Yet music remains a key element in the differentiation of product in an era of automotive conformity. "It's like black-and-white advertising photography," admits one product planner, who requested anonymity. "Music is just another tool to be used when you want to give a product personality."
The idiosyncracies of national taste can also be accommodated by careful use of pop. In Germany, Honda needed to reposition its Accord as a slightly warmer, friendlier product in a market fixated with dour technology, so Steely Dan's upbeat, urbane "Do it Again" was used as a cornerstone of the TV campaign. In Italy, the Accord was to be perceived instead as quirky and individual. The musical choice was between Tangerine Dream and Enya. Enya lost.
It is possible to get the wrong end of the stick. "Imagine if Lada used an acid house track," muses the planner. "That wouldn't work with the over-sixties who buy the product. Then there's Volvo and Ford who are using music to reposition the product in people's minds, but they're doing it far too quickly."
Possibly. But if pop music can sell cars, then cars can be made to sell pop music. European road users will probably be familiar with Volkswagen's standing association with such rock eminences as Bon Jovi and the Rolling Stones (the VW Golf Bon Jovi - it exists), but a dramatic example of the way endorsements can cut both ways is M People's Bizarre Fruit II album, which was lodged at the bottom end of the album chart when the 406 ad was first screened. "The record was still selling, but at a dribble," says David Pullan, head of marketing at DeConstruction records. "After the second week of the ad being shown, it went back into the charts at number nine. Over the next three months, we sold another 500,000 albums. And we came under enormous pressure from our retailers to release the track as a single." DeConstruction resisted. "Linked to an ad," says Pullan, "an act becomes a novelty. I imagine we could have sold a million singles - it was a guaranteed number one. But we looked long-term at the band's career and decided against it. The band agreed completely with the decision."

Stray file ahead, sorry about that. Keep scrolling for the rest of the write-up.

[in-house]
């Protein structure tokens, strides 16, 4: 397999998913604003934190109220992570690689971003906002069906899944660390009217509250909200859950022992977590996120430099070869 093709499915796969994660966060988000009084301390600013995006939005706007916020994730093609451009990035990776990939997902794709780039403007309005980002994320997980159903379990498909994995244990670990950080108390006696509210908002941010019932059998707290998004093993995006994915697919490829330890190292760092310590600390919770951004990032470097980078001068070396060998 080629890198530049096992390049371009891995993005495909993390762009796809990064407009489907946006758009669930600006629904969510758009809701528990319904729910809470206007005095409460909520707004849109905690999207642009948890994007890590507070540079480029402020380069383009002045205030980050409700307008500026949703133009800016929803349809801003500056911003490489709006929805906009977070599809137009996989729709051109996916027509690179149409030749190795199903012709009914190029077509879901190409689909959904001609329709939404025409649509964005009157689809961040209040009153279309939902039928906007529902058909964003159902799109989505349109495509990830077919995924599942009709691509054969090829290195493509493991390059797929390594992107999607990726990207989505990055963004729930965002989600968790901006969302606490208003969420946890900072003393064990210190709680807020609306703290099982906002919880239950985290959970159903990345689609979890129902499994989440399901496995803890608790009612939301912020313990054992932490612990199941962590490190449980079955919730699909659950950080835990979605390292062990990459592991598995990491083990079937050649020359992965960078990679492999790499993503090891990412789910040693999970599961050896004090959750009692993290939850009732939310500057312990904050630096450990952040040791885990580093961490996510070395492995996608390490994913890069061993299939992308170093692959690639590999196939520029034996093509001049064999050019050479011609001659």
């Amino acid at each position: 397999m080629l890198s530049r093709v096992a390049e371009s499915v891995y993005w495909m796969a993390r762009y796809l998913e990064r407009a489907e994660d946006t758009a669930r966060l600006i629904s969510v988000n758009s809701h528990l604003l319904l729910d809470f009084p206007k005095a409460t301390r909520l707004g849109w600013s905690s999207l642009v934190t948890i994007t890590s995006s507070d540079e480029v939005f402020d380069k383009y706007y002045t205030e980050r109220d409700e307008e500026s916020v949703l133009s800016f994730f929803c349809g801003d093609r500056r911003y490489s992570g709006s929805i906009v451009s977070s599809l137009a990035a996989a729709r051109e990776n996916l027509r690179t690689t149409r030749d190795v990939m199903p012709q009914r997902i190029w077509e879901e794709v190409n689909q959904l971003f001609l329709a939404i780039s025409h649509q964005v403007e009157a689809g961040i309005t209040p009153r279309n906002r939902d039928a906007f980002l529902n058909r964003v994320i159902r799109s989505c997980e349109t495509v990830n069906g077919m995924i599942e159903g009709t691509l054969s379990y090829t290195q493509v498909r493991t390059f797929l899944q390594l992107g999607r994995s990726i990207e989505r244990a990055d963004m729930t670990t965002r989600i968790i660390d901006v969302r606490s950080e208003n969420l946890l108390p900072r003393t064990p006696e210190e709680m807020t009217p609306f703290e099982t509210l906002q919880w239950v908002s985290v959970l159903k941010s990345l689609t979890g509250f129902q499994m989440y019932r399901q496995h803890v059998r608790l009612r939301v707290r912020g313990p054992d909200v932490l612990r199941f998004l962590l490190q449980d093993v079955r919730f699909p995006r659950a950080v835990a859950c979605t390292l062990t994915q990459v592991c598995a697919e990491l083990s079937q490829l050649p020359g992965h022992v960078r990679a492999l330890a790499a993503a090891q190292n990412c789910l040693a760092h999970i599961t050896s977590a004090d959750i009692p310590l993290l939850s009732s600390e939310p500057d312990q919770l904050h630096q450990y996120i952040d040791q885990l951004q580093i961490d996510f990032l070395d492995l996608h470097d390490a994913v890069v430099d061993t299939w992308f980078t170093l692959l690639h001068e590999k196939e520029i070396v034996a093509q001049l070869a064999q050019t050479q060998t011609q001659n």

Pop, then, is a vital part of car marketing in Britain. Manufacturers would be perhaps advised to forget explaining the brilliant engineering of their new anti-lock brakes and concentrate instead on finding the right tune to trigger the primary recall mechanism. And consider Japanese methods. The Japanese surely have the sharpest grasp of pop celebrity endorsement. Currently, a 51 year-old family man with a pretty young wife and a set of charming children is being used to position a certain family car as stylish, practical and, above all, safe. That's right. In Japan, Rod Stewart advertises the Subaru Legacy Estate. Obvious, reallyn
How a song sells a car that would never take your breath away...
Soul II Soul: 'Keep on Moving' Renault Clio
Citroen Xantia "Sleep" / Marion
Citroen AX Soleil "Dancing in the Street" / Jagger / Bowie
Dunlop tyres "Venus in Furs" / Velvet Underground, then "21st Century Schizoid Man" / King Crimson
Ford "Everything We Do" / Brian May
Ford Probe "Fly me to the Moon" / Julie London
Honda Accord "Doors in the Shadow" / Tangerine Dream
Mercedes-Benz "Mercedes Henz" / Janis Joplin
Peugeot 406 "Search for the Hero" / M People
Peugeot 306 "Sexual healing" / Marvin Gaye
Peugeot 205 "See Me, Feel Me" / The Who Peugeot 205 Look "The Look of Love" / ABC
Peugeot 205 "Baby, Please Don't Go" / Them
Pirelli tyres Commissioned from Aphex Twin
Renault "Johnny and Mary" / Robert Palmer
Rover 100 "Brass in Pocket" / The Pretenders
Rover 200 "An Englishman in New York" / Sting
Sony in-car hi-fi "I Want You" / Inspiral Carpets
Toyota Crown "Anchito No Waltz" / commissioned from Michael Nyman
Volkswagen "Changes" / Alan Price
Volkswagen "Young at Heart" / The Bluebells
Iggy Pop: 'Lust for Life' Ford FiestaReuse content